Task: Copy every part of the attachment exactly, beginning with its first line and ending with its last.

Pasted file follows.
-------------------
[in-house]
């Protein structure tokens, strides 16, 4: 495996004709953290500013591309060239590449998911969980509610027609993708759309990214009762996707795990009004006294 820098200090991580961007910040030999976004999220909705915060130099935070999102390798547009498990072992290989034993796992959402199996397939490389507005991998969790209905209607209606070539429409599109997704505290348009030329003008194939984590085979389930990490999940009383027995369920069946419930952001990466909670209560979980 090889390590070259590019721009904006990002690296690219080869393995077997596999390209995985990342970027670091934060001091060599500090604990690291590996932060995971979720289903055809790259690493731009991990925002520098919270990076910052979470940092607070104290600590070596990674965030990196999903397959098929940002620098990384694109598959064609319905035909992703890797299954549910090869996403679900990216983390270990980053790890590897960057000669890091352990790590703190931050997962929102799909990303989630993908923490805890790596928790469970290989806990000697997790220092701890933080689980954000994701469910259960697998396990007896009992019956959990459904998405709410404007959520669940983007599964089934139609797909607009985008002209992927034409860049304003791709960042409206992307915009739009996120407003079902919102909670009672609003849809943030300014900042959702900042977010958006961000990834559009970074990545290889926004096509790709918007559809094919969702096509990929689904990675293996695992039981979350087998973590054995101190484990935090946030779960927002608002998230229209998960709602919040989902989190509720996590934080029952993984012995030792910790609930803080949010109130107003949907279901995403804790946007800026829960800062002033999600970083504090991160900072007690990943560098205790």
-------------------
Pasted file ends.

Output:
[in-house]
């Protein structure tokens, strides 16, 4: 495996004709953290500013591309060239590449998911969980509610027609993708759309990214009762996707795990009004006294 820098200090991580961007910040030999976004999220909705915060130099935070999102390798547009498990072992290989034993796992959402199996397939490389507005991998969790209905209607209606070539429409599109997704505290348009030329003008194939984590085979389930990490999940009383027995369920069946419930952001990466909670209560979980 090889390590070259590019721009904006990002690296690219080869393995077997596999390209995985990342970027670091934060001091060599500090604990690291590996932060995971979720289903055809790259690493731009991990925002520098919270990076910052979470940092607070104290600590070596990674965030990196999903397959098929940002620098990384694109598959064609319905035909992703890797299954549910090869996403679900990216983390270990980053790890590897960057000669890091352990790590703190931050997962929102799909990303989630993908923490805890790596928790469970290989806990000697997790220092701890933080689980954000994701469910259960697998396990007896009992019956959990459904998405709410404007959520669940983007599964089934139609797909607009985008002209992927034409860049304003791709960042409206992307915009739009996120407003079902919102909670009672609003849809943030300014900042959702900042977010958006961000990834559009970074990545290889926004096509790709918007559809094919969702096509990929689904990675293996695992039981979350087998973590054995101190484990935090946030779960927002608002998230229209998960709602919040989902989190509720996590934080029952993984012995030792910790609930803080949010109130107003949907279901995403804790946007800026829960800062002033999600970083504090991160900072007690990943560098205790």